Originally posted by The Atomic TomatoI can't believe a discussion actually took place where someone was comparing Bert Blyleven to Jack Morris.
Bert has had 1 (one) 20 win season in his 22 year career when he went 20-17. He pitched 15 seasons with losses in the double digits, and 6 seasons with losing records.
Jack Morris, on the other hand, has only had 3 seasons under .500, is a 3 time 20 game winner and was a World Series MVP.
Blyleven's only saving grace was his high career strikeout total and his longevity. Morris is clearly the better pitcher, both in their primes and overall careers.
You really, really have to remember that for the most part Bert played on really bad teams (Indians, cough). Blyleven also had something close to 400 complete games. He may not be Morris, but he should be in the Hall.
Originally posted by StaggerLeeJayJay, I see your point, but people who were defending Blylevin kept pointing out his ERA was lower, along with a few other stats, while Morris, was consistant in his entire career, except the 89 (I think it was 89) season. In the case you mentioned, that may be accurate, but to consistantly win, and be able to do it while giving up more ERs, the guy is still pitching great.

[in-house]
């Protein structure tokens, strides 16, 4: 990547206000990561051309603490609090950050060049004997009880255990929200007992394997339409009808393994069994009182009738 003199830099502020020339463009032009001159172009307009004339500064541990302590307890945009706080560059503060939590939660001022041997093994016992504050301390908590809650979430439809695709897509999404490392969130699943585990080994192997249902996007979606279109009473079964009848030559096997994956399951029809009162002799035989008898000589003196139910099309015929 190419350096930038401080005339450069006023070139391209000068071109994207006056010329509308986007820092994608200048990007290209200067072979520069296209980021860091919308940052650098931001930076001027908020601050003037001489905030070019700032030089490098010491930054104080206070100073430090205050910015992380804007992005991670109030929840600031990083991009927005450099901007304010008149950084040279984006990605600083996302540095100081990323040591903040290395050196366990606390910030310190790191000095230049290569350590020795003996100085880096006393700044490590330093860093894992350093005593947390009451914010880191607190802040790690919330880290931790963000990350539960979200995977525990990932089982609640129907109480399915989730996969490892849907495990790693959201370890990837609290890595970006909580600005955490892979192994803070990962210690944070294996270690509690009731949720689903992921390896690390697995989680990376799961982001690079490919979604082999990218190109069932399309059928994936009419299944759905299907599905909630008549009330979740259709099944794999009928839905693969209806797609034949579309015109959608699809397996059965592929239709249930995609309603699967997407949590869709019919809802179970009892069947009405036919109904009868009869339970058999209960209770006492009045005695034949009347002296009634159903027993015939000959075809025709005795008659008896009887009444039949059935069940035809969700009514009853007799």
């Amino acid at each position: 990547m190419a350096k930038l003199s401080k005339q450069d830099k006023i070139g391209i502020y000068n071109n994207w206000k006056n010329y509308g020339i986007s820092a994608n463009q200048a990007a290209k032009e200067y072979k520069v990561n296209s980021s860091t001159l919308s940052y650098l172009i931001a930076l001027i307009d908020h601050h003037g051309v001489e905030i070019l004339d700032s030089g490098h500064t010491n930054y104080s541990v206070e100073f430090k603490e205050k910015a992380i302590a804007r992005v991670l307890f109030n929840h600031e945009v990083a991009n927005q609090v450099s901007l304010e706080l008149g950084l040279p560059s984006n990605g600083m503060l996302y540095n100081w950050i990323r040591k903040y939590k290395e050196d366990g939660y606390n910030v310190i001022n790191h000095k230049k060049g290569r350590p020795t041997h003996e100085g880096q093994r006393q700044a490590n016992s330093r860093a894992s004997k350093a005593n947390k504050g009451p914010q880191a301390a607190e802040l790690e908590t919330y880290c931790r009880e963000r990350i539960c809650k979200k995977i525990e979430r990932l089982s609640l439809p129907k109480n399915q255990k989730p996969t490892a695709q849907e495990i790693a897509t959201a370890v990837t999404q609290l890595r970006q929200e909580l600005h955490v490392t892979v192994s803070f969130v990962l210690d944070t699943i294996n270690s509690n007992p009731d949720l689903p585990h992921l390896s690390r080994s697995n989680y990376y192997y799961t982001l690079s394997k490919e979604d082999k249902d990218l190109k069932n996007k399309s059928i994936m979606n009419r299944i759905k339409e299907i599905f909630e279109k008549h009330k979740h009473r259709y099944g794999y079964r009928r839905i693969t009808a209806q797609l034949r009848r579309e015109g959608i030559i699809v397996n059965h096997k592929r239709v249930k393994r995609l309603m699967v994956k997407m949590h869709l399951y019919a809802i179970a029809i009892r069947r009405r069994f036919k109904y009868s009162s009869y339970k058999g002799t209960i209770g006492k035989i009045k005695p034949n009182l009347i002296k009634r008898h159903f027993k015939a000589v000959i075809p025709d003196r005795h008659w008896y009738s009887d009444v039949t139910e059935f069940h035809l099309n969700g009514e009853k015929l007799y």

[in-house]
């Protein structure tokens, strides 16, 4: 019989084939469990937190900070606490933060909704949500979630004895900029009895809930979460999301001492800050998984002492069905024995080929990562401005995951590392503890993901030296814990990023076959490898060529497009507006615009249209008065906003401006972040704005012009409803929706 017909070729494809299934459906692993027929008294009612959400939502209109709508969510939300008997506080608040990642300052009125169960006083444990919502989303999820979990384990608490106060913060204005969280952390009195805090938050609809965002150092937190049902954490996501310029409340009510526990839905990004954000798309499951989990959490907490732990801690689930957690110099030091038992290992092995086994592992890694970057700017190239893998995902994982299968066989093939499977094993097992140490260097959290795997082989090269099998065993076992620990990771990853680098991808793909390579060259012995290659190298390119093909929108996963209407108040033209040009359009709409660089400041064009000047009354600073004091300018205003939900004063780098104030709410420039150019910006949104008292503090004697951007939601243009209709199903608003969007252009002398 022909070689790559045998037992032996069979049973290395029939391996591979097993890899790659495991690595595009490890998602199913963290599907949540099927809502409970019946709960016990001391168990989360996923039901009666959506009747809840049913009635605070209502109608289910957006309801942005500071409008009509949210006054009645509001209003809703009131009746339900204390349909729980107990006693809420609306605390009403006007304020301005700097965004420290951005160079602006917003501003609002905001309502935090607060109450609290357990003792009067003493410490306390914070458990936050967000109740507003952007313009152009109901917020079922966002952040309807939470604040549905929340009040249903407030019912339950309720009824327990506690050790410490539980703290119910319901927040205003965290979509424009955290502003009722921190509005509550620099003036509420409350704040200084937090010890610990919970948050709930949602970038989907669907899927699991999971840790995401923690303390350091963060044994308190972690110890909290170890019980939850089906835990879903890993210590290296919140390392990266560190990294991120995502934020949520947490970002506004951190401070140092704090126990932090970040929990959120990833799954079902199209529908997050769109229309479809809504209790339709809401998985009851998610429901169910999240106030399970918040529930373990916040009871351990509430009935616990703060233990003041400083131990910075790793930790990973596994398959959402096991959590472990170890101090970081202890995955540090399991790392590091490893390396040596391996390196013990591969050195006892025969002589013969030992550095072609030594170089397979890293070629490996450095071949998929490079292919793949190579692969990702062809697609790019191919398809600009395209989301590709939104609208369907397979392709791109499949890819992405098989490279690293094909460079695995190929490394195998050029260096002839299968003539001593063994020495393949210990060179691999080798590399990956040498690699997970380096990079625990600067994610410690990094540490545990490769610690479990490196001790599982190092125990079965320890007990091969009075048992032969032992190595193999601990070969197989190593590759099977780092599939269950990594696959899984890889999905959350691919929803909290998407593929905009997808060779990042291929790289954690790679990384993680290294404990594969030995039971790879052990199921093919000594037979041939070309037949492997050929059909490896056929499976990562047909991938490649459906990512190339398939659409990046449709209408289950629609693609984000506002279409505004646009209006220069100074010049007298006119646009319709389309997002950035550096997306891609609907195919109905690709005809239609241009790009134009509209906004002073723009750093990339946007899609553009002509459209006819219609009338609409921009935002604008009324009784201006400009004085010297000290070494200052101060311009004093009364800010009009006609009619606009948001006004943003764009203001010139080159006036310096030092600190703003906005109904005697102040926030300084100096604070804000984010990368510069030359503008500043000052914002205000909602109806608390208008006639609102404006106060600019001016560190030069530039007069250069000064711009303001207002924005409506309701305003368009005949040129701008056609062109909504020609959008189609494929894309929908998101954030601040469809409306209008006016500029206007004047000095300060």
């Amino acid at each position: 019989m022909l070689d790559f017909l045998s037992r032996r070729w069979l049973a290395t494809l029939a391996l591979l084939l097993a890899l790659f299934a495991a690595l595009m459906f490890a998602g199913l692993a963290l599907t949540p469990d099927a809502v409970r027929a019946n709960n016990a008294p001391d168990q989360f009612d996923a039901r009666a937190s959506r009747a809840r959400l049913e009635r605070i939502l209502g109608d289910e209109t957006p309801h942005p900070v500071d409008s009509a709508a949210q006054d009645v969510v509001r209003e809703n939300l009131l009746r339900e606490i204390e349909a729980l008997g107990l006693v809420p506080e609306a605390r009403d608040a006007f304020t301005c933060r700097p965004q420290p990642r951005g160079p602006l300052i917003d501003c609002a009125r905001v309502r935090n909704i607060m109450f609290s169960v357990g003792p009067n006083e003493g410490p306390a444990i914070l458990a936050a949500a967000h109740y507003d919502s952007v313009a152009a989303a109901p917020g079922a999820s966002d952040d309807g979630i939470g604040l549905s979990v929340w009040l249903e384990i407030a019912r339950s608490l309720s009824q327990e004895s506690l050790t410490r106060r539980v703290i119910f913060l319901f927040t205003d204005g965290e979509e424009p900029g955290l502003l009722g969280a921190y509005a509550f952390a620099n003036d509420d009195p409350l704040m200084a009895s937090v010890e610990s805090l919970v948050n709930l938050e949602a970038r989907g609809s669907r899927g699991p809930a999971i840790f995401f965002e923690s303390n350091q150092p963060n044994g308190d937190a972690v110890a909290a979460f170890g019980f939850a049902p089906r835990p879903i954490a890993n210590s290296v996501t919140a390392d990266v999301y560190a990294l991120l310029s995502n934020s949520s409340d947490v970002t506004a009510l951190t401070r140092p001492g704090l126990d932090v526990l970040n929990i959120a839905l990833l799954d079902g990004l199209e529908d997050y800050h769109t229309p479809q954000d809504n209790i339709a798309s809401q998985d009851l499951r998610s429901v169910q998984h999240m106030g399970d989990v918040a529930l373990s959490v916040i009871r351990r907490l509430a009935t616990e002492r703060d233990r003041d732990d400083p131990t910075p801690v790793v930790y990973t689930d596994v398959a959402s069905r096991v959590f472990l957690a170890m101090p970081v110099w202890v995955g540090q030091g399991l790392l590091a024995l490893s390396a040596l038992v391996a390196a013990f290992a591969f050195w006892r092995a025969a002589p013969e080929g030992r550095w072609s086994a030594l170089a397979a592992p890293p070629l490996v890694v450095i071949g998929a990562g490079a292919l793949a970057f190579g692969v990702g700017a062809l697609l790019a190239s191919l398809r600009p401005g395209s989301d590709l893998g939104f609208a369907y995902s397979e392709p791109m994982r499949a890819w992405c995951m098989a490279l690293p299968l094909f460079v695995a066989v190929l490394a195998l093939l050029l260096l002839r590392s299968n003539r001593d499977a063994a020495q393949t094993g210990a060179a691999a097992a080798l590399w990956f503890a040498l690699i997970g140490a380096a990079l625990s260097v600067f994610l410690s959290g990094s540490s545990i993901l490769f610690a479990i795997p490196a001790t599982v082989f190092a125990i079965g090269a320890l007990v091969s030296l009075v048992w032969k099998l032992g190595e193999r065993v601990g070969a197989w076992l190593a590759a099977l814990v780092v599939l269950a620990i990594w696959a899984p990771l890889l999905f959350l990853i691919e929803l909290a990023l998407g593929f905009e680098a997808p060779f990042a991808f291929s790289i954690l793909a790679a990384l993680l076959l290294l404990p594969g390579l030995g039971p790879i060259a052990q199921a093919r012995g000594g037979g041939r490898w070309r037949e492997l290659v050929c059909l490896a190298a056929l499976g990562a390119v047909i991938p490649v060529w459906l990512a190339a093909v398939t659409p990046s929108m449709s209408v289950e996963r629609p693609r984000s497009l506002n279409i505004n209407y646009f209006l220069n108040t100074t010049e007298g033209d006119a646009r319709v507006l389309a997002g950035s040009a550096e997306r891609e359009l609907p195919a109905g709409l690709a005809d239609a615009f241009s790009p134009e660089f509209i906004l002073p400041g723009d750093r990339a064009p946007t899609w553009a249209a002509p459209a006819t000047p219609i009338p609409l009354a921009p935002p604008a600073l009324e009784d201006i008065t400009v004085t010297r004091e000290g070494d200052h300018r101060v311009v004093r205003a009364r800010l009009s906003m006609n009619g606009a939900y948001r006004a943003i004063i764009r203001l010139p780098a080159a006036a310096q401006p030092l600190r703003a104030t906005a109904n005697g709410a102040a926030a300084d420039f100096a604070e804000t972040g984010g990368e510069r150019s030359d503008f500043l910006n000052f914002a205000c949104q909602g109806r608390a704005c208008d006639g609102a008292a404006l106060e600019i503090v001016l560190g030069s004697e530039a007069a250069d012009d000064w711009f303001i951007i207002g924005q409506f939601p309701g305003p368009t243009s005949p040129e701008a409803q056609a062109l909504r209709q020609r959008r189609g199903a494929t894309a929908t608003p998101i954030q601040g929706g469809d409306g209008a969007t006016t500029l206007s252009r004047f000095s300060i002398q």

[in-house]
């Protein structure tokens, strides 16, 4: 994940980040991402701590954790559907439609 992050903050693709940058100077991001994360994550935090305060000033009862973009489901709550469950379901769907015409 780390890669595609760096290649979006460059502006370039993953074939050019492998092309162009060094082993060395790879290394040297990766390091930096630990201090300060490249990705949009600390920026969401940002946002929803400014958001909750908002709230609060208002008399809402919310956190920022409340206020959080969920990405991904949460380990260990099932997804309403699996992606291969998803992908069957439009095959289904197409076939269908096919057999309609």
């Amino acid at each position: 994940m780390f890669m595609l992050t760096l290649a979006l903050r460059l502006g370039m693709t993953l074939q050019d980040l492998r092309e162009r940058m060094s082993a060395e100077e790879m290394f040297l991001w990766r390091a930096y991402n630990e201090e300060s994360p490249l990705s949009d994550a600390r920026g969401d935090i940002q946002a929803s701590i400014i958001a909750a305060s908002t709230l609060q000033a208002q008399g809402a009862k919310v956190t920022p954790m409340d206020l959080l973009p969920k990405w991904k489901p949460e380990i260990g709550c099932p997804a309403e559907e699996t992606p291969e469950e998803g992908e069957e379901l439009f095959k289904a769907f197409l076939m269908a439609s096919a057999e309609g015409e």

Because I love exercises in futility, let's try this again. JayJay pointed it out using two different pitchers. How about this, choose among the two pitchers:
They look even, until you notice that Pitcher A was 17-16, while Pitcher B was 21-6. Therefore, Pitcher B must be better, right?
Not exactly, because A is 1982 Jack Morris on a team that finished 83-79 and B is 1992 Jack Morris on a team that finished 96-66. I don't know how much clearer it can be--pitchers on good teams win more games than pitchers on mediocre teams. And, there is a significant luck component to wins. Jack Morris was no more a winner in 1982 than he was in 1992. And, he was the same Jack Morris in both years.
Furthermore, Blyleven didn't post better 'ERA along with a few other stats' than Morris. His ERA was considerably lower, his control was considerably better, he had far more strikeouts (5th on the career list) and is 9th on the career shutout list.
Again, Morris was a great pitcher. I cannot emphasize this enough. But, if Blyleven isn't a HOF pitcher, then Morris is definitely not a HOF pitcher.
The thing is, interleague only works in a very few cases. The inter-city games are cool, and also it's cool when someone like a Barry Bonds plays in cities like Toronto or Cleveland that have never seen him before.